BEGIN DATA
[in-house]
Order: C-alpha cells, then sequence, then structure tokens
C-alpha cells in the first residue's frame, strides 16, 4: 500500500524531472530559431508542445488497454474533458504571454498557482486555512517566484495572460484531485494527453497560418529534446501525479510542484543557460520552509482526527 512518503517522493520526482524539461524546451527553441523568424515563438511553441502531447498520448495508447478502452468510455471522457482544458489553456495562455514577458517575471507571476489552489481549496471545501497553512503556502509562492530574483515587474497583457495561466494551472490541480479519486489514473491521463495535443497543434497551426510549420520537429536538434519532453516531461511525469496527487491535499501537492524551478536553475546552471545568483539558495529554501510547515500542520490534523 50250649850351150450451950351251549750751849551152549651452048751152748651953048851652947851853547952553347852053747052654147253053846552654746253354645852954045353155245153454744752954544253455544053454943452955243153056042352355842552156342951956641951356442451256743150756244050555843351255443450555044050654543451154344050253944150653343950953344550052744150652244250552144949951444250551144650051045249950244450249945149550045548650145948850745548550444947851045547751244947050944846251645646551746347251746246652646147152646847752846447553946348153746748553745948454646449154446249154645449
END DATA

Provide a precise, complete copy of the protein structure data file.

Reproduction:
[in-house]
Order: C-alpha cells, then sequence, then structure tokens
C-alpha cells in the first residue's frame, strides 16, 4: 500500500524531472530559431508542445488497454474533458504571454498557482486555512517566484495572460484531485494527453497560418529534446501525479510542484543557460520552509482526527 512518503517522493520526482524539461524546451527553441523568424515563438511553441502531447498520448495508447478502452468510455471522457482544458489553456495562455514577458517575471507571476489552489481549496471545501497553512503556502509562492530574483515587474497583457495561466494551472490541480479519486489514473491521463495535443497543434497551426510549420520537429536538434519532453516531461511525469496527487491535499501537492524551478536553475546552471545568483539558495529554501510547515500542520490534523 50250649850351150450451950351251549750751849551152549651452048751152748651953048851652947851853547952553347852053747052654147253053846552654746253354645852954045353155245153454744752954544253455544053454943452955243153056042352355842552156342951956641951356442451256743150756244050555843351255443450555044050654543451154344050253944150653343950953344550052744150652244250552144949951444250551144650051045249950244450249945149550045548650145948850745548550444947851045547751244947050944846251645646551746347251746246652646147152646847752846447553946348153746748553745948454646449154446249154645449